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Potassium‐fertilizer management in winter oilseed‐rape production in China
- Ren, Tao, Lu, Jianwei, Li, Hui, Zou, Juan, Xu, Huali, Liu, Xiaowei, Li, Xiaokun
- Zeitschrift für Pflanzenernährung und Bodenkunde 2013 v.176 no.3 pp. 429-440
- Brassica napus var. napus, potassium, seed yield, soil, soil fertility, sustainable development, winter, China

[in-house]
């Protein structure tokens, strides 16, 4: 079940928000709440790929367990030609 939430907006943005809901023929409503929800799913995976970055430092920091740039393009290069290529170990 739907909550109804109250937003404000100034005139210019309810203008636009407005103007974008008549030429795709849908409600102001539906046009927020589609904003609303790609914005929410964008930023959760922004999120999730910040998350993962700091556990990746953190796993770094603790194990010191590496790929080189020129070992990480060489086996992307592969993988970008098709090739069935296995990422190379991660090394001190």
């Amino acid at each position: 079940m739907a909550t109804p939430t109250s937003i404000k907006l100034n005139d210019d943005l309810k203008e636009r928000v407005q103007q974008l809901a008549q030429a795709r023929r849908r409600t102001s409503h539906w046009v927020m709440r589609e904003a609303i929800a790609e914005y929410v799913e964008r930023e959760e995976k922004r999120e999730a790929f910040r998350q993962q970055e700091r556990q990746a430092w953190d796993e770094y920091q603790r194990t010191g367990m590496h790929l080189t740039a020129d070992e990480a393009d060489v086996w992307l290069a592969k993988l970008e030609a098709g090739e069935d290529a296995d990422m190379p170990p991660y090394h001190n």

- Optimal potassium (K) fertilization is beneficial for oilseed‐rape (Brassica napus L.) yield and quality. However, the discrepancy between the high K demand of winter oilseed rape and low soil fertility and insufficient potassium input has limited the sustainable development of oilseed‐rape production. A series of on‐farm experiments in the key winter oilseed‐rape domains of China was conducted from 2004 to 2010 to evaluate K‐fertilizer management for winter oilseed rape. Currently, the average NH₄OAc‐extractable K content in the 0–20 cm soil layer is 89.1 mg kg–¹ indicative of “slight deficiency”. In addition, farmers in China usually fail to use sufficient K fertilizer in oilseed‐rape production, the average mineral‐potassium‐fertilizer input in 2010 being only 35 kg K ha–¹, far lower than the recommended rate of potassium for winter oilseed rape. Adequate potassium fertilization significantly raises seed yield. The average yield‐increase rate for the major production regions due to K‐fertilizer application was 18.5%, and the average K fertilizer–use efficiency 36.1%. Based on the negative correlation between yield response to potassium fertilization and available soil K content, a soil‐K‐test index was established for winter oilseed rape with a threshold value for NH₄OAc‐extractable soil K of 135 mg kg–¹. When available soil K‐content is below this threshold value, more K fertilizer should be applied to achieve high seed yield and to increase soil fertility. The major challenge for K‐fertilizer management in winter oilseed‐rape production in China will be to guide farmers in the different regions in making reasonable use of K fertilizer through soil K‐testing technology in order to maintain both seed yield and soil fertility.